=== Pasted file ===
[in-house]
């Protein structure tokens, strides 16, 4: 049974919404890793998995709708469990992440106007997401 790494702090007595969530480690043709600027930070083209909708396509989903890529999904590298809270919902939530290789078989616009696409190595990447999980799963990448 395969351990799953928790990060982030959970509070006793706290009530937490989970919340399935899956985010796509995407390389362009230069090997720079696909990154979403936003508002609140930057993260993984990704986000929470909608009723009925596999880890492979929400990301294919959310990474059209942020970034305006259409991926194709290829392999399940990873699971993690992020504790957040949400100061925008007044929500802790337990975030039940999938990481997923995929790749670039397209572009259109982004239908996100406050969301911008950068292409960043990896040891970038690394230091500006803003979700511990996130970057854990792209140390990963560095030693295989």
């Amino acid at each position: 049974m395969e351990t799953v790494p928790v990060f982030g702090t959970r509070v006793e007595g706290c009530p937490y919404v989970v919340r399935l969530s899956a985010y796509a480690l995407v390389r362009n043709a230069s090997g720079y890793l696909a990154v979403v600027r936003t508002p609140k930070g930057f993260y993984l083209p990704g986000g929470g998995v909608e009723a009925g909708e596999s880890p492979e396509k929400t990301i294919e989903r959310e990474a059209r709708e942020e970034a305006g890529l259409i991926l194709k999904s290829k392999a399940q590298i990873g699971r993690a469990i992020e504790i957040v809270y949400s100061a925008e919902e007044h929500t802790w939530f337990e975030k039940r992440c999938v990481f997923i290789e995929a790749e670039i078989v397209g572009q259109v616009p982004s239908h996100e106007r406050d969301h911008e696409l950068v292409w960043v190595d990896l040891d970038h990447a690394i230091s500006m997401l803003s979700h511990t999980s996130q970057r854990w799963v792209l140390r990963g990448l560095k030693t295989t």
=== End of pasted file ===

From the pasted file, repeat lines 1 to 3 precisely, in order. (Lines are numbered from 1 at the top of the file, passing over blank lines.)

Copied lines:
[in-house]
């Protein structure tokens, strides 16, 4: 049974919404890793998995709708469990992440106007997401 790494702090007595969530480690043709600027930070083209909708396509989903890529999904590298809270919902939530290789078989616009696409190595990447999980799963990448 395969351990799953928790990060982030959970509070006793706290009530937490989970919340399935899956985010796509995407390389362009230069090997720079696909990154979403936003508002609140930057993260993984990704986000929470909608009723009925596999880890492979929400990301294919959310990474059209942020970034305006259409991926194709290829392999399940990873699971993690992020504790957040949400100061925008007044929500802790337990975030039940999938990481997923995929790749670039397209572009259109982004239908996100406050969301911008950068292409960043990896040891970038690394230091500006803003979700511990996130970057854990792209140390990963560095030693295989």
């Amino acid at each position: 049974m395969e351990t799953v790494p928790v990060f982030g702090t959970r509070v006793e007595g706290c009530p937490y919404v989970v919340r399935l969530s899956a985010y796509a480690l995407v390389r362009n043709a230069s090997g720079y890793l696909a990154v979403v600027r936003t508002p609140k930070g930057f993260y993984l083209p990704g986000g929470g998995v909608e009723a009925g909708e596999s880890p492979e396509k929400t990301i294919e989903r959310e990474a059209r709708e942020e970034a305006g890529l259409i991926l194709k999904s290829k392999a399940q590298i990873g699971r993690a469990i992020e504790i957040v809270y949400s100061a925008e919902e007044h929500t802790w939530f337990e975030k039940r992440c999938v990481f997923i290789e995929a790749e670039i078989v397209g572009q259109v616009p982004s239908h996100e106007r406050d969301h911008e696409l950068v292409w960043v190595d990896l040891d970038h990447a690394i230091s500006m997401l803003s979700h511990t999980s996130q970057r854990w799963v792209l140390r990963g990448l560095k030693t295989t």